Women and girls make up the bulk of the narrators here, as perhaps fits a collection centered on providing voices to voiceless figures. Five of these stories begin with the words “A Woman”—”A Woman Object (exploding),” “A Woman Signifying,” “A Woman Refusing,” “A Woman Apologizing,” and “A Woman Going Out.” Queer characters take on the lead role in multiple stories. While these voices are distinct and individual, it is nonetheless a collection anchored by certain themes in common. Many of these characters are lonely. Many are trapped in dangerous situations, either by economics or other outside forces. Many feel unheard. This proved to be a collection filled with pain, specific and individual, a place where sex-trafficked teenagers attempt to escape into dreams of Slavic fairytale and where neighbors turn against and cannot help one another. But it is not, for a moment, a dreary or a hopeless place. Nor does it feel exploitative. As in that first story, where the hammer comes down not on the swimmer, but on us, on we who put children into the ocean, judgment is not cast against these narrators as they speak to us.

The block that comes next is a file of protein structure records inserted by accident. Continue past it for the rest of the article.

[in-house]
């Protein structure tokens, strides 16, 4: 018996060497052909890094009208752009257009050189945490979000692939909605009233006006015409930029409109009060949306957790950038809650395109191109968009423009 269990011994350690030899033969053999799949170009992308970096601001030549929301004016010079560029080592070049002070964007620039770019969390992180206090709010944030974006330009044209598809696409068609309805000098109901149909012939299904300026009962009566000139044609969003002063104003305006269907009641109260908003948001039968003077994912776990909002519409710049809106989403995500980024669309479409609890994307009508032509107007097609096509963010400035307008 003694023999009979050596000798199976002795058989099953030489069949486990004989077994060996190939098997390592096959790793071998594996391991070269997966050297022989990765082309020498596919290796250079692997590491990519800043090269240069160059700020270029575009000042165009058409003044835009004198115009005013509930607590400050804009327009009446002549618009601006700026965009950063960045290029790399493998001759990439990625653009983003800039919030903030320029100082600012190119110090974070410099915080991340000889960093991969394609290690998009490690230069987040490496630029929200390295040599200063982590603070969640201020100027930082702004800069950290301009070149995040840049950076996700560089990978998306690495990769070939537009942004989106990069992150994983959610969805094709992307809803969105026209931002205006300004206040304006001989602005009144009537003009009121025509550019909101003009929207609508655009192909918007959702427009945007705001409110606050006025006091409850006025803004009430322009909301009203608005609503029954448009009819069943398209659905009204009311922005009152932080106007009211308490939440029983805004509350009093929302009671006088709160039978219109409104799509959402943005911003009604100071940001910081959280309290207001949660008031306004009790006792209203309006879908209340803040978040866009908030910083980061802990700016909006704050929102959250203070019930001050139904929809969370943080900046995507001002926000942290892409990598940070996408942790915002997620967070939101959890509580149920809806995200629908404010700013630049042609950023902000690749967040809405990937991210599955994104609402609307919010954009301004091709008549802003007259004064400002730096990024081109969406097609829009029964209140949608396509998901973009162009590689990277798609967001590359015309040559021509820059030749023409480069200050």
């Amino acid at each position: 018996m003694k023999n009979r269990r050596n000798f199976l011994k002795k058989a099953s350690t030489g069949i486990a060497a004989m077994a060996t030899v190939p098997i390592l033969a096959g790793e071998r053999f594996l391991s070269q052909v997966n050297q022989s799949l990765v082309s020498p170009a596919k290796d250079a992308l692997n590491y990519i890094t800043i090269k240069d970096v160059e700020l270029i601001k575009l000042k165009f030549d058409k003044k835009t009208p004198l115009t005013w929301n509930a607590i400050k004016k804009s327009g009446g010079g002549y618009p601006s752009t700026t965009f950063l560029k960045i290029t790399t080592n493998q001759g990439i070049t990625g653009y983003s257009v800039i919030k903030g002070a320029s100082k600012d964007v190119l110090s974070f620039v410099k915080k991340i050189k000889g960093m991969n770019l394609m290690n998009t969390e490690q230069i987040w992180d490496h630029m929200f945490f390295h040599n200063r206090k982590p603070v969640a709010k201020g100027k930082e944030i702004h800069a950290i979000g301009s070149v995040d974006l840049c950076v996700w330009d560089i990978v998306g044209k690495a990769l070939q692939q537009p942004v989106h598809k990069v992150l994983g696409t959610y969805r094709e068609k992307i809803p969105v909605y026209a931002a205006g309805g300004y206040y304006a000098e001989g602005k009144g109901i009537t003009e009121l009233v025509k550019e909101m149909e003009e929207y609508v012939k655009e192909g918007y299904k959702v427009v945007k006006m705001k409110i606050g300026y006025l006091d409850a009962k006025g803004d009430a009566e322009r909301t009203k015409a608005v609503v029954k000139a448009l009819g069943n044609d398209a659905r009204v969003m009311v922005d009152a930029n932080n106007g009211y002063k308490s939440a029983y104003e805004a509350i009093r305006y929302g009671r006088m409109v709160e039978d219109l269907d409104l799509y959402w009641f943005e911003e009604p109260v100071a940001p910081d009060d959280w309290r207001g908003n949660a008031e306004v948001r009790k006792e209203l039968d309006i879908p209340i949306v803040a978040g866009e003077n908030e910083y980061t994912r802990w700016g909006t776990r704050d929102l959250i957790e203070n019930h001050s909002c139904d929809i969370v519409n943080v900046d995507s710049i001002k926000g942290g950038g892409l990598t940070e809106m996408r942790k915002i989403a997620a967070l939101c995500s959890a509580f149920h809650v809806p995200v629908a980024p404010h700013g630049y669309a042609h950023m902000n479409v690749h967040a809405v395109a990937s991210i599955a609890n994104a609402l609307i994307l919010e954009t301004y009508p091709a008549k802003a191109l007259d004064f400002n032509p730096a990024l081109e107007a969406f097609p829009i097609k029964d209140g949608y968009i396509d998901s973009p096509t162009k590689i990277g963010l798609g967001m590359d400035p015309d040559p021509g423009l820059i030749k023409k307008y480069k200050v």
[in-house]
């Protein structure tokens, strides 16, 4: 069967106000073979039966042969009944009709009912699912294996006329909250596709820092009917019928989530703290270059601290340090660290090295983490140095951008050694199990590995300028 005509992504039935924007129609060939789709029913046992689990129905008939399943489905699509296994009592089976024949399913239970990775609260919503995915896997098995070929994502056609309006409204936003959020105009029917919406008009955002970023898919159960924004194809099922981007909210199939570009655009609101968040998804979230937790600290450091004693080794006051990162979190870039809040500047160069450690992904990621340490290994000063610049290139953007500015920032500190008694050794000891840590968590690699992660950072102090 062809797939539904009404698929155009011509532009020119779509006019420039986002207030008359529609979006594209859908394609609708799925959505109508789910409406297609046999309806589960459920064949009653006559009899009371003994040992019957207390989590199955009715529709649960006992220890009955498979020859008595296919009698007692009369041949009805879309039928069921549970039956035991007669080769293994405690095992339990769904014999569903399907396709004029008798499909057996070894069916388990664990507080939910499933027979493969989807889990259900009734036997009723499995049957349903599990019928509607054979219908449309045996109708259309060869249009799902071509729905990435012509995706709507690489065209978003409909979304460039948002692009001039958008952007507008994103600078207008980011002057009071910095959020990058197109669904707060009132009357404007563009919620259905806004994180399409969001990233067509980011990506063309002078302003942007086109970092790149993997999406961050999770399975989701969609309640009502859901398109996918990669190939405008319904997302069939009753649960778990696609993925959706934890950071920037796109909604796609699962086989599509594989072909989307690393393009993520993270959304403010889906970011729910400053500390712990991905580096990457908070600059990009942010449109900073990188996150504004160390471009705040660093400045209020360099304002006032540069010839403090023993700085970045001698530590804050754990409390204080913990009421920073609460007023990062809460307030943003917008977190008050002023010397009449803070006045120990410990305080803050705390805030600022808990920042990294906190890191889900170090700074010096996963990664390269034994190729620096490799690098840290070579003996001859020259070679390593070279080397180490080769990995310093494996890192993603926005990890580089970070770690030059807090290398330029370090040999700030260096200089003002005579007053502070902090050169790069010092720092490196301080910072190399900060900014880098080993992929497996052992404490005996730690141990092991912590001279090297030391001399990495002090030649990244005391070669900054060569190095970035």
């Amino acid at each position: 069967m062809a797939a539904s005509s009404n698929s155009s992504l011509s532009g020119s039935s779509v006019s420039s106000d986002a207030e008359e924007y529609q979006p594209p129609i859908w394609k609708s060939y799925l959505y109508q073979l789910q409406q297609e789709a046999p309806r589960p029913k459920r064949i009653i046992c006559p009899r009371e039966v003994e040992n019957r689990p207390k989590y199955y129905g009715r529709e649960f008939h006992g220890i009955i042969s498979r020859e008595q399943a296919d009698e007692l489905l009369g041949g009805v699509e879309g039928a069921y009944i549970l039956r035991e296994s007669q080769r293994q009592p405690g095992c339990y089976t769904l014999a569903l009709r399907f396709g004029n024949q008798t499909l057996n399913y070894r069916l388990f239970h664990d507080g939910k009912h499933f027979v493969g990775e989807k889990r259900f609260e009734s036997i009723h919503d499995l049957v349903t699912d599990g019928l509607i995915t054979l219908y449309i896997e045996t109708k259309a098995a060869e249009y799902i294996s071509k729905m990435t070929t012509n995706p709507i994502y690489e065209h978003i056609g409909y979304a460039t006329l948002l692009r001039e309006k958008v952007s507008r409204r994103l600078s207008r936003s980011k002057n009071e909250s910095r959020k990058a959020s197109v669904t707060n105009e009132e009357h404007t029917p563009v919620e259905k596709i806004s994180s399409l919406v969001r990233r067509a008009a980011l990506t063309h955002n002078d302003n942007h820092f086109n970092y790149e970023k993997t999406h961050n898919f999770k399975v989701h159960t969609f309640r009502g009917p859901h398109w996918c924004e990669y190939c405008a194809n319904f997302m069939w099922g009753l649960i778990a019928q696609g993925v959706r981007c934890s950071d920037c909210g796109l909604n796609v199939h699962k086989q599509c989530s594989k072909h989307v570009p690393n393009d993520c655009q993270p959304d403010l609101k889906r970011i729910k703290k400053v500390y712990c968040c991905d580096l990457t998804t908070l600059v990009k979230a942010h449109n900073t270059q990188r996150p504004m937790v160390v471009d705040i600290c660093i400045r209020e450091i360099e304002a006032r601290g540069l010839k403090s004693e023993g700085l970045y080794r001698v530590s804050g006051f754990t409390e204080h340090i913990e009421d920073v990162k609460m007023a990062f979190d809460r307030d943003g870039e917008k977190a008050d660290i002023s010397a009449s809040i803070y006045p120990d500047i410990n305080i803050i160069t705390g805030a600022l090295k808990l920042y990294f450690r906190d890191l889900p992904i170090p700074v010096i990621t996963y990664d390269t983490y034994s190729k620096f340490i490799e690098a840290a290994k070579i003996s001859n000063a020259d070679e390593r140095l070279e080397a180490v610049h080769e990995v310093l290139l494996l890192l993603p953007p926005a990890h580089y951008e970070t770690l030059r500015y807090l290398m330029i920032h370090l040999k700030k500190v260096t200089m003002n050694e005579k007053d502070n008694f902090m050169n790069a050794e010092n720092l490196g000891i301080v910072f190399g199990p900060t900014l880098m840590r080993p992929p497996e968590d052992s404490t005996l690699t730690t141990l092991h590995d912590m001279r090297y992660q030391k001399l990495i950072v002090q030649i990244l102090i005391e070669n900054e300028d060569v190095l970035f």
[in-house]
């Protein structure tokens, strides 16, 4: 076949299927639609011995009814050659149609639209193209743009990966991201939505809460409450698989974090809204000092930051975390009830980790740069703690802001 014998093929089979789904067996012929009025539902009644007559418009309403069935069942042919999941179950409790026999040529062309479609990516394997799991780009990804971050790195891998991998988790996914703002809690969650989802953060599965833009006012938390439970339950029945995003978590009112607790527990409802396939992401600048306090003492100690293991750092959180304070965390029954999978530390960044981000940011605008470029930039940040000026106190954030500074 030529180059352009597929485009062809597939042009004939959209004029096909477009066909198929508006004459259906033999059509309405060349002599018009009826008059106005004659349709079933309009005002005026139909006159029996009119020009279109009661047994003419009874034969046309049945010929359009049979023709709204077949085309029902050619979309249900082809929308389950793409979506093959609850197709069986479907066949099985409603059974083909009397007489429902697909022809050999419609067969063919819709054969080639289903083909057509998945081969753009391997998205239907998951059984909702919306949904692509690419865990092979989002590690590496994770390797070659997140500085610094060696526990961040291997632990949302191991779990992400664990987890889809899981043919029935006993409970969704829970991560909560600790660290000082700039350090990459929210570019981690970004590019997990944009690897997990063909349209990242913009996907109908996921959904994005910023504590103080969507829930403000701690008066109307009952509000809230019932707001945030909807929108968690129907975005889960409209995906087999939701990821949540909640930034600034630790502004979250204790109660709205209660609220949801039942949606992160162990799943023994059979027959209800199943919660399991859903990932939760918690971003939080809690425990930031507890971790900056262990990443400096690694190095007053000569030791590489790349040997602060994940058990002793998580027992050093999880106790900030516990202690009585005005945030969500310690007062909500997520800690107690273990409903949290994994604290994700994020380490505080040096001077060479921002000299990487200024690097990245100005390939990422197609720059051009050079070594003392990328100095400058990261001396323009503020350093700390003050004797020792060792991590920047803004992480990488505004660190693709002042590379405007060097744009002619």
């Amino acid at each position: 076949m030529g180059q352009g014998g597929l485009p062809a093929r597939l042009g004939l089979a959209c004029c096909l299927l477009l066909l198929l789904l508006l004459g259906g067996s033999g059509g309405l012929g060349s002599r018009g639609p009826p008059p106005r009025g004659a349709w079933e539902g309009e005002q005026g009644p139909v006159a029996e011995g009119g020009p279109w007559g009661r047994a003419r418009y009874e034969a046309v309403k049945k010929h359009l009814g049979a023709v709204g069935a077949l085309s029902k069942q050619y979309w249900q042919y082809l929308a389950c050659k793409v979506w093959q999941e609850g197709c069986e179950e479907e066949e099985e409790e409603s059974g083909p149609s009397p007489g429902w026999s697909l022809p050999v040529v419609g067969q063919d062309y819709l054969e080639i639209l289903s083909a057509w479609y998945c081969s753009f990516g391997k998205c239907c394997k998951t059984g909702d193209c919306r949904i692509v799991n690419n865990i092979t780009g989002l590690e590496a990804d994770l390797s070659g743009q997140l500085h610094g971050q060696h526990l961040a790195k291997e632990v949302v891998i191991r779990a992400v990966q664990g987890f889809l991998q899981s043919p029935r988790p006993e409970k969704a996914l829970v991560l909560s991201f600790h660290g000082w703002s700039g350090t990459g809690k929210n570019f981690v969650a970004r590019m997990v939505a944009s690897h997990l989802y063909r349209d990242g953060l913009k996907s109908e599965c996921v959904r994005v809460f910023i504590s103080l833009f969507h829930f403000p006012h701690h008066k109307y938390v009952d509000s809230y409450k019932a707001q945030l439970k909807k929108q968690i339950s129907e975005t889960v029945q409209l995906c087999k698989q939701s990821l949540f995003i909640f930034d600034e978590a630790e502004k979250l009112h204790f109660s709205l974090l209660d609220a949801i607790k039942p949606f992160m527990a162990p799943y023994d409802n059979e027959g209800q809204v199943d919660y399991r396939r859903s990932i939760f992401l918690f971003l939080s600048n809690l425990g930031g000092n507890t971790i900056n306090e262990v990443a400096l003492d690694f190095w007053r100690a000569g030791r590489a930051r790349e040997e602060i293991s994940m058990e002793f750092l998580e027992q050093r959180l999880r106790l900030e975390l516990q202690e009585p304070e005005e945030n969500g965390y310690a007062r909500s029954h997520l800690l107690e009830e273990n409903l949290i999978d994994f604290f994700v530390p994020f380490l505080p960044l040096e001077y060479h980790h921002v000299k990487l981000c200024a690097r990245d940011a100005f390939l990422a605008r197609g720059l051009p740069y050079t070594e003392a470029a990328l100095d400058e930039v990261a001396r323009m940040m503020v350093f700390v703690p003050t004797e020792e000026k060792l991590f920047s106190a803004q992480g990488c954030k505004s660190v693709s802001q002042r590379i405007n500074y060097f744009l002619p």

Indeed, throughout this collection, Yuknavitch honors the truths and perspectives of her narrators by building up worlds in which their individual pains and decisions are given context and sense. A child organ runner, a linchpin in her black market field, approaches her assignments with pride in getting the job done well, knowing the necessity of her excellence toward her own continued survival. A neglected woman deliberately burns herself against the radiator in her apartment, and this act is positioned as a sort of step forward for herself, a triumph over the ache she feels inside. A lonely janitor spends years filling his home with the garbage he collects while cleaning the local planetarium, building with it a sculptural city of found objects which is described as a thing of wonder.